"Interpreting Translators of the Qur’an came in three waves at times of confrontation between the East and the West.  The understanding of it seemed to be colored by that confrontation.  The first translation of the Qur’an was done at the instance of Peter the Venerable, Abbot of Clunny.  It was rendered into Latin by the English scholar Robertus Retenensis and was completed in 1143 A.D.  It enjoyed considerable circulation in manuscript until it was published exactly four centuries later under the editorship of a bookman, Theodor Bibliander Buchmann of Zurich.  Professor Arthur J. Arberry, who published his translation of the Qur’an into English in 1948, described the translation of Retenensis as “abounding in inaccuracies and misunderstandings” and  “inspired by hostile intentions”.  This is not surprising since the translation came at the high time of the Crusades when Christian Europe was pitched in battle against Islam."
I found that the modern western translators of the Qur’an did not do much better than their ancestors because they could not break with the same old prejudices in spite of all the new learning and secular freedoms that they have been afforded.

Ibrahim Abunab As I compared translations of the Qur’an, I came to remember the old American poet with his “Let your eyes not the skies to scan, the proper study of man is man.”  It became: “Let your eyes not other books to scan.  The proper reading of the Qur’an is in the Qur’an.”  To be sure, not all of the translators of the Qur’an and its exegetes were ill-intentioned or negatively prejudiced.   Some had all the good intentions in the world and some were, as in the case of the Indians and Pakistanis, positively prejudiced towards it. But they all seemed, in one way or another, reductionists.  The Qur’anic word was stripped of its light, colors and music and was reduced to a linear meaning in another language.  The word of God lost its many dimensions and became linear flat like the word of man.  One would therefore read some nonsense like the following in Arberry’s translation :
“As for those who disbelieve in God’s signs, for them awaits a terrible chastisement: God is All-Mighty, Vengeful”!

The Key
Many have described my rendition as being “inspired” and that “it sparkles with insight”.  They said that it had “preserved the beauty of the original Arabic and its music.”  If so, I must admit that I have had no will in it of my own.  It came from God according to His Will.  From that remarkable day of 21 March 1978, when I was awakened to do it, I have grown in consciousness and humility to believe in the Qur’an whole, it being from God who is the Consciousness of the Universe.  I have since reflected on all the questions that I had and found their convincing answers in the Qur’an.  Scientific Islam became for me more scientific and encompassing than the so-called scientific Marxism, Freudian psychology or Darwinian evolutionism.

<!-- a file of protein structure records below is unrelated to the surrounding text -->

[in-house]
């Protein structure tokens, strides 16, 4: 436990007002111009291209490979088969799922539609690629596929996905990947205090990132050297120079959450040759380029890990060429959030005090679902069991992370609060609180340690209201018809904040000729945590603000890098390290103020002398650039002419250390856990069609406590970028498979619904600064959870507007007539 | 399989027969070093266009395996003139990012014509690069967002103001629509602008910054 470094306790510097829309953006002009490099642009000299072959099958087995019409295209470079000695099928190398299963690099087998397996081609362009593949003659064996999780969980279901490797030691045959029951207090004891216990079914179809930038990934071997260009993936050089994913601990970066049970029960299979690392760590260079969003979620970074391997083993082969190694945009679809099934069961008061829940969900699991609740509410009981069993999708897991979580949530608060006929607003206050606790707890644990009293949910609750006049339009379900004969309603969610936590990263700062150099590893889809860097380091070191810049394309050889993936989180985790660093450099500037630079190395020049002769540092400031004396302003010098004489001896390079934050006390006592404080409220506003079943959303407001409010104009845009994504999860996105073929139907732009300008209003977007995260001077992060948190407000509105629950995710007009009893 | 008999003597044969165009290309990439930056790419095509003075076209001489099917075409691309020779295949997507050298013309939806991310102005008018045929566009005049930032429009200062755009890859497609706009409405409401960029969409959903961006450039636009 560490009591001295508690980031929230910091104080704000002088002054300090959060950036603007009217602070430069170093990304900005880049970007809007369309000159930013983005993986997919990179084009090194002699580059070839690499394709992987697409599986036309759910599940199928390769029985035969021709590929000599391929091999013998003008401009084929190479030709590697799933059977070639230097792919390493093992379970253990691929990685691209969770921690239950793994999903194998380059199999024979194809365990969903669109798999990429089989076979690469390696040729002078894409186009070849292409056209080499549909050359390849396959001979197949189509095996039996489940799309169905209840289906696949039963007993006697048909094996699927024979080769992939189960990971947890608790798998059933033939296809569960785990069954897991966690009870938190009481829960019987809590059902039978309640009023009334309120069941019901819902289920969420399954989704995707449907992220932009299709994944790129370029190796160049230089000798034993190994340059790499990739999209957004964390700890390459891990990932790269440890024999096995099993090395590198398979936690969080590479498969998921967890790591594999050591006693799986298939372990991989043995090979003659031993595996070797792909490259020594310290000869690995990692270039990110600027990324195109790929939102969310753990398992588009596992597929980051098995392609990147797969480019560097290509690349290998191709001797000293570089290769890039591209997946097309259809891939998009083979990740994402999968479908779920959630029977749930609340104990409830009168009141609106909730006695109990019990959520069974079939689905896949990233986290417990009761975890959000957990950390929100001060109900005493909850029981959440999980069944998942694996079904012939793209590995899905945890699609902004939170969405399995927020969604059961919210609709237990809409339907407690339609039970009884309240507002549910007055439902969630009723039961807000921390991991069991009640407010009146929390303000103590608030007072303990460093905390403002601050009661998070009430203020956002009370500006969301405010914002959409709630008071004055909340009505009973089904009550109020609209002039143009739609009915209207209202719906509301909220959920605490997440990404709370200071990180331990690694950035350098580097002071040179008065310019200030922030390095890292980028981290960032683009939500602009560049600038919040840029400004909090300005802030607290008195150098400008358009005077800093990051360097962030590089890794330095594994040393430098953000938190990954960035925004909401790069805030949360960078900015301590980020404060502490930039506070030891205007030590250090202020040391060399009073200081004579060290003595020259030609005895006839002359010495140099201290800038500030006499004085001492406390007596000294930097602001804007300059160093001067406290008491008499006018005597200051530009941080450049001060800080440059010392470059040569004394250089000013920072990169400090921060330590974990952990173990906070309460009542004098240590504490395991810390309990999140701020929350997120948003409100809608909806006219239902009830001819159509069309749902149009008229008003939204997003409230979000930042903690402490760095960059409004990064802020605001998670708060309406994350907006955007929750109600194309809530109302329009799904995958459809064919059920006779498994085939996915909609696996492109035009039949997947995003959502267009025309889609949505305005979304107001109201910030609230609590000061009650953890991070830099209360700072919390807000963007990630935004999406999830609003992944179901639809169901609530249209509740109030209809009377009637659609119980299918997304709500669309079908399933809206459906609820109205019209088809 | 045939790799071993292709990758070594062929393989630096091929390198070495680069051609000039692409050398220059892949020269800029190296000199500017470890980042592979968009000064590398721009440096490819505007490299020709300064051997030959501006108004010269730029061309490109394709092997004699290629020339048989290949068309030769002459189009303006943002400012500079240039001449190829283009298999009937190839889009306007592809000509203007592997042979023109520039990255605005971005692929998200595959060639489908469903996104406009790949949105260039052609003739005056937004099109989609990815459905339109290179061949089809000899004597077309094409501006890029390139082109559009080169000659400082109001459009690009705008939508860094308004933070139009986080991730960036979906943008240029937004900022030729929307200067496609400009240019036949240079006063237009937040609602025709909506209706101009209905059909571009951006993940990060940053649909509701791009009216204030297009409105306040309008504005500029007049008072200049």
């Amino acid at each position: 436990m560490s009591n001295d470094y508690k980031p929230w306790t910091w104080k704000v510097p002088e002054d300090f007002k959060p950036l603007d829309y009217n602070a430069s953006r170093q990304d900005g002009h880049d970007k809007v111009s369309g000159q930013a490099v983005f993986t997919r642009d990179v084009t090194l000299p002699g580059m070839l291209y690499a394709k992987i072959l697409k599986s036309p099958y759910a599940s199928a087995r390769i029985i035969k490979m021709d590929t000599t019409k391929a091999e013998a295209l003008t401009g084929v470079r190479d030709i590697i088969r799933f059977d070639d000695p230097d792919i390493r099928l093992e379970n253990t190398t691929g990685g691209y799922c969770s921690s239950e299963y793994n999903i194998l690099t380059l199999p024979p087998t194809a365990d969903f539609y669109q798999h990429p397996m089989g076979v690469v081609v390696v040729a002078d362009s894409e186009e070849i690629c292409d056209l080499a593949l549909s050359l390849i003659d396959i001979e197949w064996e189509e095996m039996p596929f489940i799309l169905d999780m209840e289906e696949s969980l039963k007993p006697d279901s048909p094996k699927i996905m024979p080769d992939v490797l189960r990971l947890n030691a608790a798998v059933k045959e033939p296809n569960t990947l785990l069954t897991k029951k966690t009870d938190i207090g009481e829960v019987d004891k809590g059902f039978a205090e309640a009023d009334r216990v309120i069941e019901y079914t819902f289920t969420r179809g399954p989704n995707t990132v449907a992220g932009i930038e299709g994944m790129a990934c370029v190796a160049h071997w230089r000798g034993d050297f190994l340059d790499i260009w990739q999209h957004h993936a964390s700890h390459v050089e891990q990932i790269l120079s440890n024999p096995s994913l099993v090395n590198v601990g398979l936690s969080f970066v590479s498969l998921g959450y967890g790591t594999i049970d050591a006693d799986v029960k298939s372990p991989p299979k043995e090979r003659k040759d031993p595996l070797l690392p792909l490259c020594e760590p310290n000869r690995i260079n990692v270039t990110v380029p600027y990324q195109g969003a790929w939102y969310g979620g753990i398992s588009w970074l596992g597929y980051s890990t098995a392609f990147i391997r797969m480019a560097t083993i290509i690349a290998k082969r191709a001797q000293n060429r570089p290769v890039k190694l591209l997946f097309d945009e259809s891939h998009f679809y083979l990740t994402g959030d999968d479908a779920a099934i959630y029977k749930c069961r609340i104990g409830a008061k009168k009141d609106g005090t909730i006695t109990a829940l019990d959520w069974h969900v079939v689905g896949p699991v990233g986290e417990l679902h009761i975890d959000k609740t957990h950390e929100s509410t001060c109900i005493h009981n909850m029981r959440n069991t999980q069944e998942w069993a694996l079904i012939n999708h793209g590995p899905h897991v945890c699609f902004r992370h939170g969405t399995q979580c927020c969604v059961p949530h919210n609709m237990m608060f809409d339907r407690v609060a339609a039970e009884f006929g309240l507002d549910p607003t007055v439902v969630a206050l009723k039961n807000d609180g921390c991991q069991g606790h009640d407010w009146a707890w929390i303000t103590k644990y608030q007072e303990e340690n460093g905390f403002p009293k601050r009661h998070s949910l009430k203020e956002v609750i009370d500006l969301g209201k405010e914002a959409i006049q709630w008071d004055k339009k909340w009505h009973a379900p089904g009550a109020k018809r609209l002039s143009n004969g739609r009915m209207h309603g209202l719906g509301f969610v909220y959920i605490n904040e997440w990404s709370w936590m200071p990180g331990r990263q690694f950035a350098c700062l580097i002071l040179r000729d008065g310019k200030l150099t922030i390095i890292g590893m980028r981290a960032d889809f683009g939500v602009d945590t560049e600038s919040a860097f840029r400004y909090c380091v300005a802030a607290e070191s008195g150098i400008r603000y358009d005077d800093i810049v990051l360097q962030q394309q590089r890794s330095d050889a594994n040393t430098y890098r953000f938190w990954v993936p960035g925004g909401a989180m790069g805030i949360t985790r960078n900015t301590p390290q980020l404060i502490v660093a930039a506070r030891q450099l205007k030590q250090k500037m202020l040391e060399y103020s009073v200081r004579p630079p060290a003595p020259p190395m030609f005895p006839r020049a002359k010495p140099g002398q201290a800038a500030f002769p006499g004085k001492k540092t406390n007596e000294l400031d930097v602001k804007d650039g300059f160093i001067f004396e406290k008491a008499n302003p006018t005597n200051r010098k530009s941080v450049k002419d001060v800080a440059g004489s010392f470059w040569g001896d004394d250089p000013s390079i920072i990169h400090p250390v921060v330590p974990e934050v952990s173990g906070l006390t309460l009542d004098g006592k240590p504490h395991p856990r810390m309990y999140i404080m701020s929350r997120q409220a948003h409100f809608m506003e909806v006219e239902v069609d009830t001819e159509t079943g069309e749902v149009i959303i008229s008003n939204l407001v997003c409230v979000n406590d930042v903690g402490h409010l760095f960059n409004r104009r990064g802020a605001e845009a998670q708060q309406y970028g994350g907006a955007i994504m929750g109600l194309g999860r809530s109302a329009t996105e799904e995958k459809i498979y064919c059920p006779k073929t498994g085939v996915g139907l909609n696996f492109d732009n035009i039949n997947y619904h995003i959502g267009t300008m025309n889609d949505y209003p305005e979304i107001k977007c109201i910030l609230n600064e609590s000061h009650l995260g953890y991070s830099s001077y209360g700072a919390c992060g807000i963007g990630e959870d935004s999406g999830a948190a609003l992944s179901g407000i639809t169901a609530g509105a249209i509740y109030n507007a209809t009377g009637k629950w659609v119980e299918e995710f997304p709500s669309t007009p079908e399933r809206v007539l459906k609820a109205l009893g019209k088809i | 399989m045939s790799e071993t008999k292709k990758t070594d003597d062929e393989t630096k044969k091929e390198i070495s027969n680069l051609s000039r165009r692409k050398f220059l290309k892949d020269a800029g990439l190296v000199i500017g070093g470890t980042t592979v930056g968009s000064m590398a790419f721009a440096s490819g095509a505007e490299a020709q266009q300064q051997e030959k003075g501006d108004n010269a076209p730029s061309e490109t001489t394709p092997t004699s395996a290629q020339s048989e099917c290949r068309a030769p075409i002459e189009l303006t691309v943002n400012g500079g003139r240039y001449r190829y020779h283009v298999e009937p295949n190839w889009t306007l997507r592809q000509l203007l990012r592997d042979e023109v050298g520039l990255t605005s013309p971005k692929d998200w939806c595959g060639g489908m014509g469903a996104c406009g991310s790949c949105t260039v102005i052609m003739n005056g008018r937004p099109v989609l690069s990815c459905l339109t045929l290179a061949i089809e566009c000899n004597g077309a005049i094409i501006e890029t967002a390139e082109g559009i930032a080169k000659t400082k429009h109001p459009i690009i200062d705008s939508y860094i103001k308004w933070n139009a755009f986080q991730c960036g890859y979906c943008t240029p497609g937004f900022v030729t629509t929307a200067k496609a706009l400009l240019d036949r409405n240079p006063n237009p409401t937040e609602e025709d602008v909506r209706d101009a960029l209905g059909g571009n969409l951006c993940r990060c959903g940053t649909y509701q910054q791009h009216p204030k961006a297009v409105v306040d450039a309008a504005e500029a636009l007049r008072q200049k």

As you read this rendition of the Qur’an, my only prayer is that it provides you with a sparkle that inflames your love for Him.  My prayer is that you find your own key that unlocks the jewels of compassion and understanding of this universe.  I pray that this work maybe the beginning of a new renaissance in interpreting the Qur’an and translating it into our daily lives.  The only reward I seek is forgiveness from God and His gardens of bliss, after serving my time on this earth.

As I was contemplating the first Ayah of the Qur’an, God came through as the Limitless Consciousness of the limitless Universe.  I could not in any way conceive of God as being separate from the Universe or the Universe as being dead without consciousness.  For death, as we know it, is not absolute, but is a created experience in relativity:
“We have instituted death amongst You where none had done it before.  It was to replace your kind and Recreate you in other forms which ye do not know.”

  By the use of the “Most”, God the Absolute is reduced to relativity.  It is as if there were many gods, and this one is the most merciful among them.  And by the use of the word “All”, God is rendered absolute only without His exercise of creation.  The rendition is deprived of that delicate balance between the absolute and the relative, the visible and the invisible and their indivisibility in Him.  Though my rendition is far from perfect, it may be said that it is the most painstaking human attempt yet to come close to conveying the spirit of the Qur’an in English.
Ibrahim AbuNab (1931-1991)

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